Manchester City returned to winning ways with a 3-1 victory over Newcastle, with Yaya Toure securing the result for the third goal after Demba Ba had pulled one back for the home side. As he had in this fixture last season, City's dramatic 2-0 win in the penultimate round, Toure had a tangible impact on the result, not only scoring but delivering a fine pass into the path of Samir Nasri for Sergio Aguero's easy opener.
It was not Toure role in the goal that was particularly significant -- although the pass was spectacular -- but the fact that its recipient, Nasri, was even in position to receive the ball. After all, the Frenchman's primarily a dribbler, and likes to receive passes to feet in wide positions.
That trend shows up most when Nasri is deployed on the left, but here he was used on the right, which changes how he plays. He makes more forward runs into penalty-box positions, drives towards goal more often and is more of a scoring threat to actually score.
Nasri had to come off with an injury after twenty-five minutes, but a comparison between the passes received versus Newcastle and agains City still serves as an interesting observation.
Against Manchester United, Nasri did receive the ball in attacking positions, but the significant difference is in the positioning of those passes: in wider areas in the derby, but more centrally against the Magpies.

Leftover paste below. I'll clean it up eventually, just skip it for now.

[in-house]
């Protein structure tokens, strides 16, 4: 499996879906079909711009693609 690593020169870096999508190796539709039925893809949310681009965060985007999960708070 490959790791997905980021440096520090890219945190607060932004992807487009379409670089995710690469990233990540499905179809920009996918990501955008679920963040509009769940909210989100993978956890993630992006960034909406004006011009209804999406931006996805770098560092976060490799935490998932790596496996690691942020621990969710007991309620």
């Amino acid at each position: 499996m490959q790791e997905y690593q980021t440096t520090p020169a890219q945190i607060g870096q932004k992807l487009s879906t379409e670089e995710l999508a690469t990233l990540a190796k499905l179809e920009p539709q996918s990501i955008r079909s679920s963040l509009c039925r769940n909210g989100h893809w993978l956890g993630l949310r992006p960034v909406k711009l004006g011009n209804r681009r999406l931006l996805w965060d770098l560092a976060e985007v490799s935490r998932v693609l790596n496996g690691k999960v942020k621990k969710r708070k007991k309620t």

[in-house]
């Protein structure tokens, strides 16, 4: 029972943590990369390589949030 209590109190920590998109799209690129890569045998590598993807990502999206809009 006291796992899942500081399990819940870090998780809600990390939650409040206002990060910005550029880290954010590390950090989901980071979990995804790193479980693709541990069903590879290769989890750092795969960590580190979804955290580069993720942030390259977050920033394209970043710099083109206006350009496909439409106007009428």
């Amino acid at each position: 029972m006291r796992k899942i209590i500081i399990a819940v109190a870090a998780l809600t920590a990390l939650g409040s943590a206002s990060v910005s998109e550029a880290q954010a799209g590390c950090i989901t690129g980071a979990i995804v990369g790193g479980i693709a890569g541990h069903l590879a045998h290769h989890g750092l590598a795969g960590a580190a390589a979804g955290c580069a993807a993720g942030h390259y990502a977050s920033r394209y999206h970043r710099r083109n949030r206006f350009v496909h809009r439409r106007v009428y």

Nasri also contributed by less tangible mean, making clever runs off the ball -- third man attacker, if you like -- to stretch the play and overload Newcastle's defence.
As Arsenal Column points out, this isn't a recent development, with Nasri showing similar directness during his time at Arsenal. That was a useful attribute for an Arsenal side often accused of laborious possession. City also currently encounter similar problems when up against deep defences, with the preferred combination of David Silva and Nasri tending to narrowness. But with Nasri playing more directly, this becomes less of an issue.